Some of the most useful dyes and the least known are to be found among the Lichens. They seem to have been used among peasant dyers from remote ages, but apparently none of the great French dyers used them, nor are they mentioned in any of... Read more of The Lichen Dyes at Dyeing.caInformational Site Network Informational
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Tropical Bulbs Tuberoses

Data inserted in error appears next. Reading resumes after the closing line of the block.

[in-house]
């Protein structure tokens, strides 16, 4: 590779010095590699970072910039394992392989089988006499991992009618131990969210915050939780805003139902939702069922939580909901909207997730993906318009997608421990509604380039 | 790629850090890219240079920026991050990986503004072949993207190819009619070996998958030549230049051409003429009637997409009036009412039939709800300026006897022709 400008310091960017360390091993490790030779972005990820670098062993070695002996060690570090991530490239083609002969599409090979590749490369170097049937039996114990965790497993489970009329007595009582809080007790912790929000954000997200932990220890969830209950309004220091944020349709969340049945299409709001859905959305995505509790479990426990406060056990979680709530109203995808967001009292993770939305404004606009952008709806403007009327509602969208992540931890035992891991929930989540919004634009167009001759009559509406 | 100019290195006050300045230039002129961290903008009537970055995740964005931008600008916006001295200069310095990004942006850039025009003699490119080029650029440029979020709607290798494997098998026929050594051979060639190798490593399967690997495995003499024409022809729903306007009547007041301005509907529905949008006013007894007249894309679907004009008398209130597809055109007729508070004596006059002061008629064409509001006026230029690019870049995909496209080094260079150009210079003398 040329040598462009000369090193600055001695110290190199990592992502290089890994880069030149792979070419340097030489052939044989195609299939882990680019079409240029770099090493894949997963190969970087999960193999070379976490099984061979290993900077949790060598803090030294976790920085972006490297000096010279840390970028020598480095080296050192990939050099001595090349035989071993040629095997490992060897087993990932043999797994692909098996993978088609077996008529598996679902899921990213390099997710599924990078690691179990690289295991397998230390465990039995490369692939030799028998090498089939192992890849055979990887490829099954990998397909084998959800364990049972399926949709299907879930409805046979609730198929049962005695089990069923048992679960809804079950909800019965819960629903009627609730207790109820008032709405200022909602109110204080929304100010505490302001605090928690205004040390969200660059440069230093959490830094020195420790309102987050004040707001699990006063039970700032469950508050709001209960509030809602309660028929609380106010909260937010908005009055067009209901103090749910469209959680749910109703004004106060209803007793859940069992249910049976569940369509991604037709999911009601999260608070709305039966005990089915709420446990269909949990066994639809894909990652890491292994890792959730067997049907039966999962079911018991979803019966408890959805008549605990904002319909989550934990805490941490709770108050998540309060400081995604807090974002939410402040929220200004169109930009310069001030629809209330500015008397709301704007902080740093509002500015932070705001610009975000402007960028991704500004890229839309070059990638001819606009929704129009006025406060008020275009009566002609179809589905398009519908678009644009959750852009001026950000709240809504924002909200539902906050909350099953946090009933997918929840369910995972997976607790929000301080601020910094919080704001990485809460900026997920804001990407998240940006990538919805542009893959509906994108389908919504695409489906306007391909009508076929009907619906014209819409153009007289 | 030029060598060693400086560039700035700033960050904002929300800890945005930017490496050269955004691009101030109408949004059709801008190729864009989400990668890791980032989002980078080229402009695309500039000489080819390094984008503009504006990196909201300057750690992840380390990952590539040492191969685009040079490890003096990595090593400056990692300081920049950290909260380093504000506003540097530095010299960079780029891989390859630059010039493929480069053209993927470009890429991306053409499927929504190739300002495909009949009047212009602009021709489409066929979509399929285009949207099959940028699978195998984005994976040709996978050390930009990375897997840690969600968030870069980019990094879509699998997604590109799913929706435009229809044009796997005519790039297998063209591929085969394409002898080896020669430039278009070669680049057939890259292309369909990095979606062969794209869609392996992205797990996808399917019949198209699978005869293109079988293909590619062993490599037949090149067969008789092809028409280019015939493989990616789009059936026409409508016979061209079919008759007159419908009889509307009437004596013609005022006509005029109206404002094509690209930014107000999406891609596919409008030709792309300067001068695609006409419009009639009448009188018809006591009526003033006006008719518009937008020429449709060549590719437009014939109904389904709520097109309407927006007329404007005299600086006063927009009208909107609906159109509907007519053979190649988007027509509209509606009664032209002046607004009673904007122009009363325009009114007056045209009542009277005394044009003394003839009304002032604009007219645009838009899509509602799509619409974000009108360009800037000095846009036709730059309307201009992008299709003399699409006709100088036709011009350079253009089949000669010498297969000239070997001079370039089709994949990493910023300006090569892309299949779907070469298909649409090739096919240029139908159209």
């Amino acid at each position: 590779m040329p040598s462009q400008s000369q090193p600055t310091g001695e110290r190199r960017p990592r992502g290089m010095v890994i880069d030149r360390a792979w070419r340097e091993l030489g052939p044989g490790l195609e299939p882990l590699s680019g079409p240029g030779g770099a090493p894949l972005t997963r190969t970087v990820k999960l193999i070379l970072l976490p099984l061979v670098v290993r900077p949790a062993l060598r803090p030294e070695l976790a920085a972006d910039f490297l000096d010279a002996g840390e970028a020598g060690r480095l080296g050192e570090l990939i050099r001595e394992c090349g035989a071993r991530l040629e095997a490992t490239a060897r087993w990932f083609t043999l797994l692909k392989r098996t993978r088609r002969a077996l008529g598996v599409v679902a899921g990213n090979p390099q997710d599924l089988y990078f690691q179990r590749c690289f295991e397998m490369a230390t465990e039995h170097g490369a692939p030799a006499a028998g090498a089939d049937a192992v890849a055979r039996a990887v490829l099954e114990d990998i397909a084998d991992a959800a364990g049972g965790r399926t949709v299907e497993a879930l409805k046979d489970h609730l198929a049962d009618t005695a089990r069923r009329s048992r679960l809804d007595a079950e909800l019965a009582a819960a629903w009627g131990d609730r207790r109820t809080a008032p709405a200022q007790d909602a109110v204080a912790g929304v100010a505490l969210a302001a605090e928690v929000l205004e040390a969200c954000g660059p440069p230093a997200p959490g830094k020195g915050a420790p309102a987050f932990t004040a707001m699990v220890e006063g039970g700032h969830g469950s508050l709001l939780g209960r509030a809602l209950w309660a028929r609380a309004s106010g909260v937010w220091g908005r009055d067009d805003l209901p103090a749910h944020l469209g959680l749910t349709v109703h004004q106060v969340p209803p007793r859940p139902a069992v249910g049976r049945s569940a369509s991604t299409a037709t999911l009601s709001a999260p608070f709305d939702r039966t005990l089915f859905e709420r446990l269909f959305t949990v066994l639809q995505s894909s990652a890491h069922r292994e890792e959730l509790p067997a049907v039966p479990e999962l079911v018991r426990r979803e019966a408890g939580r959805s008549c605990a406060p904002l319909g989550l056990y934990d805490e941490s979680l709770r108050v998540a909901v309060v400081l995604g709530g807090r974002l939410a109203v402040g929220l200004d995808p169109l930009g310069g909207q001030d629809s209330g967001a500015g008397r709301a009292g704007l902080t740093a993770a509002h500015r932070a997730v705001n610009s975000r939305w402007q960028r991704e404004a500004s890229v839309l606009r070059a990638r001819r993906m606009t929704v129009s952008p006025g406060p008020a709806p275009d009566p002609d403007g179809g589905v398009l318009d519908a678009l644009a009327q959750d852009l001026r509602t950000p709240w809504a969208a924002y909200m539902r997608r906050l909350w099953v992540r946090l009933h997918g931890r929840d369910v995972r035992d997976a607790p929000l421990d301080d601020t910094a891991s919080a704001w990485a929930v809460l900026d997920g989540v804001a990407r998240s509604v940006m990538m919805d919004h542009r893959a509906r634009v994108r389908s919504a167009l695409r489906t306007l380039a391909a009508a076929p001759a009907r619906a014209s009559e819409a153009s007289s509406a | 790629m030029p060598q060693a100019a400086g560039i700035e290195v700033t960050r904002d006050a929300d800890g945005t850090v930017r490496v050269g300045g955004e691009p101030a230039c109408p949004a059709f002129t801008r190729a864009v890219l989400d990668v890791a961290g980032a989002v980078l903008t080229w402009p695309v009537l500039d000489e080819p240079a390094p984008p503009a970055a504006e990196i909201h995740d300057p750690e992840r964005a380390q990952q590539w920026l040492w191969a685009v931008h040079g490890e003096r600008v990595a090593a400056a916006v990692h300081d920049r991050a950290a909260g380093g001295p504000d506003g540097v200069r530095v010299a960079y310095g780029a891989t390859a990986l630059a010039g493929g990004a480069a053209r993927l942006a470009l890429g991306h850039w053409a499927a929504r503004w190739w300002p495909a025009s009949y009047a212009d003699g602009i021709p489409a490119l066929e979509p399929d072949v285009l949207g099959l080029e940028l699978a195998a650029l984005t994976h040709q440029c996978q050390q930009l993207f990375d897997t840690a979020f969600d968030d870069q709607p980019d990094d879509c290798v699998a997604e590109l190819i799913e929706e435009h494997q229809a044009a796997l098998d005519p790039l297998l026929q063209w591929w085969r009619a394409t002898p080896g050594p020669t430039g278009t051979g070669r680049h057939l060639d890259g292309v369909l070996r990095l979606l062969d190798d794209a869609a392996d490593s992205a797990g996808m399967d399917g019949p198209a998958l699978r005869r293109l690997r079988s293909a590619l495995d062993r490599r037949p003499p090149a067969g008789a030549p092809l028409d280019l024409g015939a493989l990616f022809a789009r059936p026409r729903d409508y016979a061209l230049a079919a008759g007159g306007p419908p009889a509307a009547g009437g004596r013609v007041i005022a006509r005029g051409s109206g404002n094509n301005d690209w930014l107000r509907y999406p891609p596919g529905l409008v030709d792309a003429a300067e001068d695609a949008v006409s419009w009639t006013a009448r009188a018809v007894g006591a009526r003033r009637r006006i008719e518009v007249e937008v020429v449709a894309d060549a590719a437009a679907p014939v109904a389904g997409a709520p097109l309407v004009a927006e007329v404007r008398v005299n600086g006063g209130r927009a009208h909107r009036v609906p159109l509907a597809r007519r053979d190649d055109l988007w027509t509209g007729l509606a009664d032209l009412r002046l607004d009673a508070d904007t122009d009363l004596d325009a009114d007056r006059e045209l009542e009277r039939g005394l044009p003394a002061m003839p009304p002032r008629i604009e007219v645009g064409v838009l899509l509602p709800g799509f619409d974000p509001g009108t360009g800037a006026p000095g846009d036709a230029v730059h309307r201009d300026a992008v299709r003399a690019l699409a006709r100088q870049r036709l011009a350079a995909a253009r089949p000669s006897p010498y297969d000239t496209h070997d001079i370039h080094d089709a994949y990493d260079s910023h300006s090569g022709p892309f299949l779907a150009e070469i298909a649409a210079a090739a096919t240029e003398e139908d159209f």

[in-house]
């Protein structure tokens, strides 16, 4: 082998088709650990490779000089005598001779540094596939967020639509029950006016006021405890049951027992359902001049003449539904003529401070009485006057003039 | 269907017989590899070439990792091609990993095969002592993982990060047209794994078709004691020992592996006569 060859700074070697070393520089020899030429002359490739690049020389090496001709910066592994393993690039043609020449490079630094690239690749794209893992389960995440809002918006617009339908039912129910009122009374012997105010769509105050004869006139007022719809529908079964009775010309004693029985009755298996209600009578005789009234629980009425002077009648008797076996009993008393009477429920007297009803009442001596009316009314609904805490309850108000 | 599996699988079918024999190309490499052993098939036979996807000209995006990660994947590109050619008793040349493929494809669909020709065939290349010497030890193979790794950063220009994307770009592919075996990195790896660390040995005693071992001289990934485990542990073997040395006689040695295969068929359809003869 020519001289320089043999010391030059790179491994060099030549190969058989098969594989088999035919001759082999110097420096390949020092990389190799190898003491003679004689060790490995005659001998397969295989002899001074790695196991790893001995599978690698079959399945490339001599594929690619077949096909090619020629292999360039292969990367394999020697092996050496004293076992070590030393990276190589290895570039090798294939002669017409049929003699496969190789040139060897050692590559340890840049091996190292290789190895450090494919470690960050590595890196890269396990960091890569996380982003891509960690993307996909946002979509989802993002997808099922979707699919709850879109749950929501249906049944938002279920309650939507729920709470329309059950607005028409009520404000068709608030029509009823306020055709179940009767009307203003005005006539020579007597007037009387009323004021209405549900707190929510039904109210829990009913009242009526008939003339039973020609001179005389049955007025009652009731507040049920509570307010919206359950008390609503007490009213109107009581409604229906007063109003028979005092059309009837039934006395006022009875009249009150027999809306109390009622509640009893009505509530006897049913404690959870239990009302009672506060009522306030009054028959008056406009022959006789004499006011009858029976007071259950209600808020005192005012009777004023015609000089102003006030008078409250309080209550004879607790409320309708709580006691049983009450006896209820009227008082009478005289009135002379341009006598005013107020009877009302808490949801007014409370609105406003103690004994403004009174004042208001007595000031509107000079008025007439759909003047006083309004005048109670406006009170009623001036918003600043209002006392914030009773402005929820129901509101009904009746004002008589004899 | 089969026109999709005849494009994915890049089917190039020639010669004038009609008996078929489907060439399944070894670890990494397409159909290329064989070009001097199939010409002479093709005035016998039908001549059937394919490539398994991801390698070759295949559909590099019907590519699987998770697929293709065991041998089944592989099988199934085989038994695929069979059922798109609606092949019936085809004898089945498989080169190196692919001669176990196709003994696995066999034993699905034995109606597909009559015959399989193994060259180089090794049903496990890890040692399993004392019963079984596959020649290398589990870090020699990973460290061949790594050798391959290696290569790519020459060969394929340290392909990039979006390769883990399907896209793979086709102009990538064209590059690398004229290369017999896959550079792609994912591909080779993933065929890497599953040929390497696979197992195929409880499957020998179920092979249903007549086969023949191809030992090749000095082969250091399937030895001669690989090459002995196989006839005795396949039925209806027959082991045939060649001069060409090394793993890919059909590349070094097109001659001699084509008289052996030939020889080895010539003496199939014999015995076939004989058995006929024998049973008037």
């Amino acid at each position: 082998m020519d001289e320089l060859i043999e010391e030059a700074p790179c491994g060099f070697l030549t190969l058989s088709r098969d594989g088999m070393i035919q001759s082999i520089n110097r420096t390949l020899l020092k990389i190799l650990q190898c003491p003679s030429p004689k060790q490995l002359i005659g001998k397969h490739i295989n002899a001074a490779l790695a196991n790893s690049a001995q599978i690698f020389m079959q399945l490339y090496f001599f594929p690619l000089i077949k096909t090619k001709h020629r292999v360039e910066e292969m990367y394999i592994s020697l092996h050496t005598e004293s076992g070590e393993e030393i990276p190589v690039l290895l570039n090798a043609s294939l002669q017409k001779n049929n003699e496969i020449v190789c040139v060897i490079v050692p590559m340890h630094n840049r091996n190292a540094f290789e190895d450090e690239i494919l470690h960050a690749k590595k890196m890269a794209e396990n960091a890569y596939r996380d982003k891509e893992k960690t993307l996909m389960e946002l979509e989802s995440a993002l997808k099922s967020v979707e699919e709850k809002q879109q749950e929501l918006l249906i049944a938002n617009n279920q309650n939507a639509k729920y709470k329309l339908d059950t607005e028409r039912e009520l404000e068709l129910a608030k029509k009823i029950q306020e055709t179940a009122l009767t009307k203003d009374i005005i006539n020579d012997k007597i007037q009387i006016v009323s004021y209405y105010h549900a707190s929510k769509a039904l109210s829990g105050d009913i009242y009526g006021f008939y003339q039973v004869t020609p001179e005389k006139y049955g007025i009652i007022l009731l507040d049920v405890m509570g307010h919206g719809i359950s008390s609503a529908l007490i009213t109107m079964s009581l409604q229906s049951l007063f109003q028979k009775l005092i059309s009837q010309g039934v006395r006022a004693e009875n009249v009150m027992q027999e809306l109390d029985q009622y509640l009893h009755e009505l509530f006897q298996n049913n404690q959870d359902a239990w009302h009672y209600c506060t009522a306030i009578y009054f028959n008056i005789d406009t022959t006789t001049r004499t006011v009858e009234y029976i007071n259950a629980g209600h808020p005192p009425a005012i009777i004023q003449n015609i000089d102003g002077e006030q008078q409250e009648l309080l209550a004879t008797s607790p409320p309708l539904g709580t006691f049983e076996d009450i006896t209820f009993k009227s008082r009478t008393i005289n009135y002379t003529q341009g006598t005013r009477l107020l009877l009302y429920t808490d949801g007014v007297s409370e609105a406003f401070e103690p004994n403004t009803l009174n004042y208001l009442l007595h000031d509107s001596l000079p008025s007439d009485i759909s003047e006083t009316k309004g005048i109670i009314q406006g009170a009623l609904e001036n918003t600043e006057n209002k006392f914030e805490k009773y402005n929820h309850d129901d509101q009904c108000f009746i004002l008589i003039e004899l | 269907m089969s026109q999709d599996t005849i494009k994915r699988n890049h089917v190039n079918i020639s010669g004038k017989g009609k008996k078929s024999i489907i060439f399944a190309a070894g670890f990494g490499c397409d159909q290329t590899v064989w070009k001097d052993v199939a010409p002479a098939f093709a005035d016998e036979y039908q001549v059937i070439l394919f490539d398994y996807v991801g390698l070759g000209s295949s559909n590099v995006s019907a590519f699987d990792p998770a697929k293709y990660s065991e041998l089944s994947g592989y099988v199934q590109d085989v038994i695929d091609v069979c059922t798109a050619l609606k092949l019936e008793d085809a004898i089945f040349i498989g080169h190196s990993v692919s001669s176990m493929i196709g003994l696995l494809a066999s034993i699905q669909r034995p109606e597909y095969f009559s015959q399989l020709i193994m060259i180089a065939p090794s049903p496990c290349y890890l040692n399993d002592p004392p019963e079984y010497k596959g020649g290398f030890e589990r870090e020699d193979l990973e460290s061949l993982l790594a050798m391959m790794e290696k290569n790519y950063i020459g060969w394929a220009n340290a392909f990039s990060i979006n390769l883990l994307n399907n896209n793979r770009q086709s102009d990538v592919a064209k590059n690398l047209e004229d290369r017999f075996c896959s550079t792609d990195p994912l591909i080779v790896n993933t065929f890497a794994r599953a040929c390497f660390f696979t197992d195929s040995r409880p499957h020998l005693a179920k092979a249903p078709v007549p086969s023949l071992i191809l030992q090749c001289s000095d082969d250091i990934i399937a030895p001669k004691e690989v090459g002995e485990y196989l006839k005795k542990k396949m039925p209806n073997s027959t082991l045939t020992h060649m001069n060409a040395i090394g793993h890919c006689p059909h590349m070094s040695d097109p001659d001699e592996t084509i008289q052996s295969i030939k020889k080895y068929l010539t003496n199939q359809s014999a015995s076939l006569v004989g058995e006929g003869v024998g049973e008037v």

Gladioluses, Tuberoses, Cannas, and Caladiums, come under this head, and are the best known of this class of bulbs. They are not hardy, and the slightest frost will injure them more or less. It is customary to allow tender bulbs of this kind to rest during the winter, the same as one would an onion. They can be safely kept through the winter under the staging of the green-house, in a dry, frost-proof cellar, where there is plenty of light, or in any other place where potatoes can be safely stored. Tropical bulbs of all kinds are much benefited by planting them in good, light, loamy soil, well enriched with well-rotted stable manure. They may be planted out in the open ground as soon as it can be worked in the spring, and all danger from heavy frosts is over. Any of the above named bulbs of ordinary size, should be planted at least from three to four inches deep, and from six to eight inches deep when the bulbs are of extra size. I am in favor of planting these bulbs in the open ground much earlier than most gardeners are in the habit of doing. Experience has shown me that the earlier in spring those summer bulbs are set out in the open ground, the better. Just as soon as the ground is in good condition to work, spade it up deeply, and plant the bulbs; the roots will soon begin to develop in the cool ground, before the tops start to grow, which is the true principle in growing all plants. They will thus receive a fine start before hot weather sets in. We have had Tuberoses and Gladioluses to bloom much earlier than usual, and much more continuously throughout the summer and fall, as the result of planting them as soon as the ground can be worked in the spring. If a continuation of bloom is desired, the bulbs should be planted at successive intervals of not less then three weeks; this will give a sucession of bloom throughout the entire season. In the fall remove the bulbs from the ground as soon as the tops have been touched by frost, cutting the stalk off to within a couple of inches of the base, and setting the bulbs away to rest for the winter.





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